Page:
Ques 1: How is alliance building a component of traditional security?
Ans: Coalition or alliance politics is not a static affair. It is a dynamic affair as coalitions dissolve old cohesion and form new ones. In coalitions, compromise is the keystone with rigidity being sidelined. It works on the basis of Common Minimum Programme (CMP).
Ques 2: Students of which two states started agitation against the rising food prices in 1974?
Ans: Bihar and Gujarat.
Ques 3: What is 'cultural homogenisation'? Give an example to show that its consequence is not negative.
Ans: The preponderance of US is based today not only on its military and economic superiority, but also its cultural presence. Most of the ideas of good life, personal success, dreams of individuals and societies all over the world are dreams endured by prevailing customs and practices of the twenty-first century America.
US culture is the most seductive and dominant on the earth at the moment. This element is known as Soft Power the ability to persuade rather than coerce. Over a period of time, we get used to hegemony around us just as we get used to birds, trees and rivers around us.
During the Cold War, the US found it hard to gain victories over the USSR in the realm of hard power. It was in the realm of structural power and soft power where the US hegemonised even the Soviet Union. That's why it's consequence not negative.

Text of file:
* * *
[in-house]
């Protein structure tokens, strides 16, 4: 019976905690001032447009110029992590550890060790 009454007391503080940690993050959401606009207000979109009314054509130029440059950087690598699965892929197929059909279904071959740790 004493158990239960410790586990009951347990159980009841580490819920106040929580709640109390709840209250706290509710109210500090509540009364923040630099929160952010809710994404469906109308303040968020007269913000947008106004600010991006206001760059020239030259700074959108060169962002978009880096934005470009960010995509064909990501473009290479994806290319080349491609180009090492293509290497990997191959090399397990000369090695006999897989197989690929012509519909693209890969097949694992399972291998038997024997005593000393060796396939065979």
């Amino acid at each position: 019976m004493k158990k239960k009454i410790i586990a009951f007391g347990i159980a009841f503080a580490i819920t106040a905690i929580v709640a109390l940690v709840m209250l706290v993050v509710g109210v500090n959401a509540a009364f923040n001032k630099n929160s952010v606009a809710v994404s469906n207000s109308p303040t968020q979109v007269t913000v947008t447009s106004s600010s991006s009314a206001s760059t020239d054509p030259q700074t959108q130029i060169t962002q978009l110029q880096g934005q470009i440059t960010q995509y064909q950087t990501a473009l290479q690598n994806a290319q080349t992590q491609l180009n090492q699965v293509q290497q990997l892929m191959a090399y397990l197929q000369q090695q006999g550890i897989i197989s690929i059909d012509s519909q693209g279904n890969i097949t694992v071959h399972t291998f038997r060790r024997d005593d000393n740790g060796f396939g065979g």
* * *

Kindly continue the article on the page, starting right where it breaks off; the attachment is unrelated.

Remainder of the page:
Ques 4: When and between whom was the Shimla Agreement signed?
Ans: The terror unleashed on East Pakistan in 1971 by West Pakistan saw an influx of refugees in India leading to an Indian intervention in East Pakistan and another War set between India & Pakistan.
Pakistan was defeated and the new state of Bangladesh was created. It was made after the war of India & Pakistan in 1971. On 2nd July 1972, Shimla Agreement was signed between India and Pakistan by Indian Prime Minister Indira Gandhi and Pakistan's President Zulfiqar Ali Bhutto.
Ques 5: Which action of the Government of India threatened the fish workers? lives in a major way? Which organization did they form at the national level?
Ans: The lives of fishermen were threatened when the government permitted entry to mechanized trawlers and technologies like bottom trawling for large scale harvest of fish in the Indian seas. Throughout the 1970s, and 1980s local fish workers organization fought with state government over the issues of their livelihood. Since fish is a state subject, its movement was mobilized mostly at the local level.
When liberalization was started in India most of these organizations were forced to come together on a national platform called National Fish workers Forum (N.F.E). Fish workers from. Kerala undertook the responsibility of mobilization of fellow workers including- women workers from other states.